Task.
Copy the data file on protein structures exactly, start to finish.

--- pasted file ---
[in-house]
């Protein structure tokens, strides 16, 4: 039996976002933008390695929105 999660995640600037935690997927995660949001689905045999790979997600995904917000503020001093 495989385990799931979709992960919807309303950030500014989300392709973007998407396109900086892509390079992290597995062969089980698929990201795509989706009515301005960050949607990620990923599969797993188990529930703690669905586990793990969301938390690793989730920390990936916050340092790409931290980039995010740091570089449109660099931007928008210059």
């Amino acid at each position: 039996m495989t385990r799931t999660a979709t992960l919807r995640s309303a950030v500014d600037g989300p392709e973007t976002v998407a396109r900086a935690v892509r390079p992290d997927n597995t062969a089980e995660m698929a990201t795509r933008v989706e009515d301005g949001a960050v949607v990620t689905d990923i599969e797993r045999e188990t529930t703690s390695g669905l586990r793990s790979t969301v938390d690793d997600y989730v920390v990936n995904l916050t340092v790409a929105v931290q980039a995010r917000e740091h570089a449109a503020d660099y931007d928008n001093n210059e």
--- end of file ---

[in-house]
């Protein structure tokens, strides 16, 4: 039996976002933008390695929105 999660995640600037935690997927995660949001689905045999790979997600995904917000503020001093 495989385990799931979709992960919807309303950030500014989300392709973007998407396109900086892509390079992290597995062969089980698929990201795509989706009515301005960050949607990620990923599969797993188990529930703690669905586990793990969301938390690793989730920390990936916050340092790409931290980039995010740091570089449109660099931007928008210059």
């Amino acid at each position: 039996m495989t385990r799931t999660a979709t992960l919807r995640s309303a950030v500014d600037g989300p392709e973007t976002v998407a396109r900086a935690v892509r390079p992290d997927n597995t062969a089980e995660m698929a990201t795509r933008v989706e009515d301005g949001a960050v949607v990620t689905d990923i599969e797993r045999e188990t529930t703690s390695g669905l586990r793990s790979t969301v938390d690793d997600y989730v920390v990936n995904l916050t340092v790409a929105v931290q980039a995010r917000e740091h570089a449109a503020d660099y931007d928008n001093n210059e």